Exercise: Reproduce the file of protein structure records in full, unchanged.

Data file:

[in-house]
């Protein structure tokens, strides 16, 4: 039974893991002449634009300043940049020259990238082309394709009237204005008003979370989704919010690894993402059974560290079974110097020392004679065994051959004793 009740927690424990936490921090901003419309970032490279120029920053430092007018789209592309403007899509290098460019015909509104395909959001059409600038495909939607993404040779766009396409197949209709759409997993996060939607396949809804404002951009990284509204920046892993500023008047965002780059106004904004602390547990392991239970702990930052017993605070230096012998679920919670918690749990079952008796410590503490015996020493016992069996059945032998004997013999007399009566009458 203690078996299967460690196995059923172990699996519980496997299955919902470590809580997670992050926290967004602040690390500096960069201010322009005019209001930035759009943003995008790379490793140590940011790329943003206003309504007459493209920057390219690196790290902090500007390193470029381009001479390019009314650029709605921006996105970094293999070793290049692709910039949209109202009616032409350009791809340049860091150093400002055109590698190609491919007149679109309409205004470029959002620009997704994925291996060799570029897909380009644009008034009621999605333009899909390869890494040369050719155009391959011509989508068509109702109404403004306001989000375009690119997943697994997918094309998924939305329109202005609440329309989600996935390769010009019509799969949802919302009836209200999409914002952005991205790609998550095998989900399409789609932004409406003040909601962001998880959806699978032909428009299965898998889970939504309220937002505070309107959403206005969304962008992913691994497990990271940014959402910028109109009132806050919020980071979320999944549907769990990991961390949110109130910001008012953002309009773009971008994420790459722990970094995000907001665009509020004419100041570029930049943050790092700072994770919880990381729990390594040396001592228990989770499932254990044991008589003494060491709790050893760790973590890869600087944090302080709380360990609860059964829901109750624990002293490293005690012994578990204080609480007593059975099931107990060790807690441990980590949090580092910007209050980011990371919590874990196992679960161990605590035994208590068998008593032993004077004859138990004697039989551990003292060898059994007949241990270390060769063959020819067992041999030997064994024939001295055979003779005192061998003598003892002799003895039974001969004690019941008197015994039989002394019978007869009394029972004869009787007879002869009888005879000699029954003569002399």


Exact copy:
[in-house]
């Protein structure tokens, strides 16, 4: 039974893991002449634009300043940049020259990238082309394709009237204005008003979370989704919010690894993402059974560290079974110097020392004679065994051959004793 009740927690424990936490921090901003419309970032490279120029920053430092007018789209592309403007899509290098460019015909509104395909959001059409600038495909939607993404040779766009396409197949209709759409997993996060939607396949809804404002951009990284509204920046892993500023008047965002780059106004904004602390547990392991239970702990930052017993605070230096012998679920919670918690749990079952008796410590503490015996020493016992069996059945032998004997013999007399009566009458 203690078996299967460690196995059923172990699996519980496997299955919902470590809580997670992050926290967004602040690390500096960069201010322009005019209001930035759009943003995008790379490793140590940011790329943003206003309504007459493209920057390219690196790290902090500007390193470029381009001479390019009314650029709605921006996105970094293999070793290049692709910039949209109202009616032409350009791809340049860091150093400002055109590698190609491919007149679109309409205004470029959002620009997704994925291996060799570029897909380009644009008034009621999605333009899909390869890494040369050719155009391959011509989508068509109702109404403004306001989000375009690119997943697994997918094309998924939305329109202005609440329309989600996935390769010009019509799969949802919302009836209200999409914002952005991205790609998550095998989900399409789609932004409406003040909601962001998880959806699978032909428009299965898998889970939504309220937002505070309107959403206005969304962008992913691994497990990271940014959402910028109109009132806050919020980071979320999944549907769990990991961390949110109130910001008012953002309009773009971008994420790459722990970094995000907001665009509020004419100041570029930049943050790092700072994770919880990381729990390594040396001592228990989770499932254990044991008589003494060491709790050893760790973590890869600087944090302080709380360990609860059964829901109750624990002293490293005690012994578990204080609480007593059975099931107990060790807690441990980590949090580092910007209050980011990371919590874990196992679960161990605590035994208590068998008593032993004077004859138990004697039989551990003292060898059994007949241990270390060769063959020819067992041999030997064994024939001295055979003779005192061998003598003892002799003895039974001969004690019941008197015994039989002394019978007869009394029972004869009787007879002869009888005879000699029954003569002399």